Snowmobiles Are Fast – But How Fast Should You Drive?

 Snowmobiles Are Fast – But How Fast Should You Drive?

The engine sizes within snowmobiles have grown larger and faster over the years with entry models hitting speeds up to 100 mph. Sport models can go up to 120 mph, and turbo-charged snowmobiles can go in excess of 200 mph. That being said, how fast is too fast?

Excessive speed is one of the most predominant causes of snowmobile accidents. That need for speed may be met, but at what cost? Here’s some advice about safety, speed and snowmobiles.

Determine Speed According to Control and Conditions

Losing control of the snowmobile is very easy to do at high speeds, especially in certain terrains with lots of people or natural features to navigate. Full blast speeds are only appropriate in wide open, empty spaces that have no potential hindrances.

However, issues like visibility and familiarity with the path should be priorities as concerns before going full throttle.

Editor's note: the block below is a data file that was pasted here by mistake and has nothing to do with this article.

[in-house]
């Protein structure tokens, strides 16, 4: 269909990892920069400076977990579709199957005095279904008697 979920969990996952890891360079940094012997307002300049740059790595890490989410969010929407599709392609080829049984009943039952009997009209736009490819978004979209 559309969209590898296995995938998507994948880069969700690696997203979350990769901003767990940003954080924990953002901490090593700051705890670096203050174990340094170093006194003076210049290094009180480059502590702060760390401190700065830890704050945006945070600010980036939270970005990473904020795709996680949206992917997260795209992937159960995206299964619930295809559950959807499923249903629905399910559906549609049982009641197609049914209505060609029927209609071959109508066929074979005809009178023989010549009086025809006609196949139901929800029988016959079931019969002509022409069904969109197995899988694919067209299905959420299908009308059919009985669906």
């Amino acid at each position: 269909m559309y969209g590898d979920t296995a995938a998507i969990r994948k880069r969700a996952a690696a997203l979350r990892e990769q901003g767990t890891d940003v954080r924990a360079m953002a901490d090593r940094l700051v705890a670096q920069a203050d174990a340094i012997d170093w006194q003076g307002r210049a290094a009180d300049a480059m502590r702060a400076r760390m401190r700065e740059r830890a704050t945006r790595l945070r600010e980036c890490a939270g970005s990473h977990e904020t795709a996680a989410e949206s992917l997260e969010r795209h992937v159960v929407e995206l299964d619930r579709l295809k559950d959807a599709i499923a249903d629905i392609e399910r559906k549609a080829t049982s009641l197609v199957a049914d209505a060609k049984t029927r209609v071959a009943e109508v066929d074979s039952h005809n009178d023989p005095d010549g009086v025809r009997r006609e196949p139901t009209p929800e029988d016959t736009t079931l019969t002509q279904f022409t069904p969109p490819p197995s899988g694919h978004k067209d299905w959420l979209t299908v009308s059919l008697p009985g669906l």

The best tip to safety is to never go faster than is appropriate for the conditions in which your machine is about to undertake.

Keep speeds reasonable enough to leave time to respond to hindrances such as animal encounters, trail barricades, terrain changes, etc. Of course, if there is a posted speed limit, those will be your max speeds to avoid legal troubles.

Snowmobiling at Any Speed is Risky—Make Note of Snowmobile Insurance Requirements

If you’re considering not carrying insurance, you are likely to regret that choice—especially if speed is your passion. Basic snowmobile insurance requirements typically call for at least liability coverage for property damage and bodily injuries to others in at-fault accidents.

Comprehensive and collision along with uninsured motorist coverages help protect your equipment and wallet after a wreck. You can even supplement policies to cover medical payments and the cost of custom parts and equipment.

Remember, speed is not necessarily your friend, as snowmobiles are considered one of the highest at-risk modes of travel for accidents and injuries.

Teresa Martinez

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